Michelle LaCoss agreed. She said the Special Olympics was one of the highlights of her son’s year because it was an opportunity for him to catch up with friends he rarely sees.

Jordan LaCoss lines up a shot during the tennis competition.Her only frustration was that the games only occur once a year. She said she wished there were more social programs for people with disabilities in the Virgin Islands so people like her son could form more of a community.

“These are things that need to be done on an ongoing basis, so there’s no big gaps,” she said. “The kids feel like they’re involved (today,) but then there’s a whole long period of time when there’s nothing going on.”

By noon, most of the athletes had cycled through the various events and the games were winding down. At the center of the park, athlete after athlete climbed the medal stand while the announcer recited their achievements. A crowd of volunteers stayed close by through the whole ceremony, making sure each athlete received a thunderous applause.

“It’s so rewarding for them,” Lee commented. “They grow so much.”

Print Friendly, PDF & Email
Keeping our community informed is our top priority.
If you have a news tip to share, please call or text us at 340-228-8784.




Support local + independent journalism in the U.S. Virgin Islands

Unlike many news organizations, we haven't put up a paywall – we want to keep our journalism as accessible as we can. Our independent journalism costs time, money and hard work to keep you informed, but we do it because we believe that it matters. We know that informed communities are empowered ones. If you appreciate our reporting and want to help make our future more secure, please consider donating.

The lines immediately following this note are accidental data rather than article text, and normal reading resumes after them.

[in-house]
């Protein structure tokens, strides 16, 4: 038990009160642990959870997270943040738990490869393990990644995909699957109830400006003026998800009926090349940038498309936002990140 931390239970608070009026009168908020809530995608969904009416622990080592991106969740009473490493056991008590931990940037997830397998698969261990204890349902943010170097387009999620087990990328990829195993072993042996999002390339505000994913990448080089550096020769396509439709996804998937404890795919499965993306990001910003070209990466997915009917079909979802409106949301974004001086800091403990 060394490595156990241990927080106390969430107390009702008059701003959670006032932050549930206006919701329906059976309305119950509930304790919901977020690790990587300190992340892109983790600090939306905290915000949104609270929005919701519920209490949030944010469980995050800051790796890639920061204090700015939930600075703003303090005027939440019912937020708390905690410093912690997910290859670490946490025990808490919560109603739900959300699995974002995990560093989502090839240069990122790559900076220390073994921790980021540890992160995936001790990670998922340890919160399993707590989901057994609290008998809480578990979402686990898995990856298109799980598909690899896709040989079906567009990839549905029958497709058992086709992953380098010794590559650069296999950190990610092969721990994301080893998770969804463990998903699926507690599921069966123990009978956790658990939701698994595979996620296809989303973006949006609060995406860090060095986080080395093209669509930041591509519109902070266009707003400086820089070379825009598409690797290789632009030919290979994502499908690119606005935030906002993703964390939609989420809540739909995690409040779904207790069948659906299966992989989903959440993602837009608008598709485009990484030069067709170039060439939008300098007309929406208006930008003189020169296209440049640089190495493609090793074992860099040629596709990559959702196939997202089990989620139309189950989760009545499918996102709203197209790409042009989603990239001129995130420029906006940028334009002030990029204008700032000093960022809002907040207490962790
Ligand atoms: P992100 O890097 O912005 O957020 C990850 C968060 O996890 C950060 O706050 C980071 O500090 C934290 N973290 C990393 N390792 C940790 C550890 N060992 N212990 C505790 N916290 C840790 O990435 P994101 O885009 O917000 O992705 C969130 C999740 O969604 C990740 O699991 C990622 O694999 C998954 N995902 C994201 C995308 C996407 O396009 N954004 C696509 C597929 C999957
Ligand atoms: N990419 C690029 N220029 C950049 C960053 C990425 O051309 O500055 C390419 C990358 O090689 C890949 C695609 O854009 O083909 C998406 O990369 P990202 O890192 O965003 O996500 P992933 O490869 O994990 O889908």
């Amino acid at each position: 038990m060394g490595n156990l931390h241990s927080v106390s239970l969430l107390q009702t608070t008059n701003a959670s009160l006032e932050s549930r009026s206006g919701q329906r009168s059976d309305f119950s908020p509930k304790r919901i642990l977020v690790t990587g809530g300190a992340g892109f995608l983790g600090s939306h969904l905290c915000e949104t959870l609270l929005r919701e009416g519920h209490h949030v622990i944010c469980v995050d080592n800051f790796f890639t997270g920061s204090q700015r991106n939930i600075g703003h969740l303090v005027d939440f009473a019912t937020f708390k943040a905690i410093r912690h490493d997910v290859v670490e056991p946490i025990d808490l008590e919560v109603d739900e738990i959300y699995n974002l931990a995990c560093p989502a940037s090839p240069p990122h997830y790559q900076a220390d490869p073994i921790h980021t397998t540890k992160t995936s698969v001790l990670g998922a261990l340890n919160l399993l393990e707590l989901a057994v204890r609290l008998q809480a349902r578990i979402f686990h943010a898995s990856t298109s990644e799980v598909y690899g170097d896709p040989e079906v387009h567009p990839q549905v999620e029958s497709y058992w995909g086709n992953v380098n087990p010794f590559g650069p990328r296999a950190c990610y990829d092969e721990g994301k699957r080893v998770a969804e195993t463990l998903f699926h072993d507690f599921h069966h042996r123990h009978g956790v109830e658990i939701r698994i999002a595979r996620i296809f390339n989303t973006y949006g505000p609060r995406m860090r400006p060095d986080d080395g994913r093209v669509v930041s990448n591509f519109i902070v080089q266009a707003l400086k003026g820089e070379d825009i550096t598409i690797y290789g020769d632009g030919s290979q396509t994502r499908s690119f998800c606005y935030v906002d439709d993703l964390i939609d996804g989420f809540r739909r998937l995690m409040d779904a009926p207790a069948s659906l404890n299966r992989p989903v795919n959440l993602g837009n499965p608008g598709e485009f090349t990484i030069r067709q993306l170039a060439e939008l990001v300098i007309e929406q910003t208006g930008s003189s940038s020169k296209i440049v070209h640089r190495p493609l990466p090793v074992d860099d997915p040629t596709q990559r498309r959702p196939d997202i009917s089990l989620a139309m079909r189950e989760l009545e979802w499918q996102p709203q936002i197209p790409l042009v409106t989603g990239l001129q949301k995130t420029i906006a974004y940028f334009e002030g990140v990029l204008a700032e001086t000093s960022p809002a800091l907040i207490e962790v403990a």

FROM FACEBOOK

Comments Box SVG iconsUsed for the like, share, comment, and reaction icons
Load more

Volunteers cheer on an athlete in the standing long jump.Jordan LaCoss was so excited to be the final leg of the torch relay at St. Croix’s Special Olympics Saturday that he blew right by the finish line and started on another lap before organizers could slow him down.

“He loves to be the center of attention,” laughed Michelle LaCoss, his mother.

Saturday morning, a small army of volunteers descended on Renaissance Park to create one special day for those living with mental or physical disabilities on the island. For volunteer Mark Vinzant, this mission is a personal one.

“I’m a person with a disability, and I wanted to come out and help other young people with disabilities,” he said. “I try to encourage young people to participate in life as much as possible.”

Vinzant, who is a former Special Olympics chapter director, said that before he broke his neck at the age of 16, he was an athlete. He believes competition can help build an individual’s self-esteem, and he said the point of games was to give the athletes a chance to feel what it’s like to be a champion.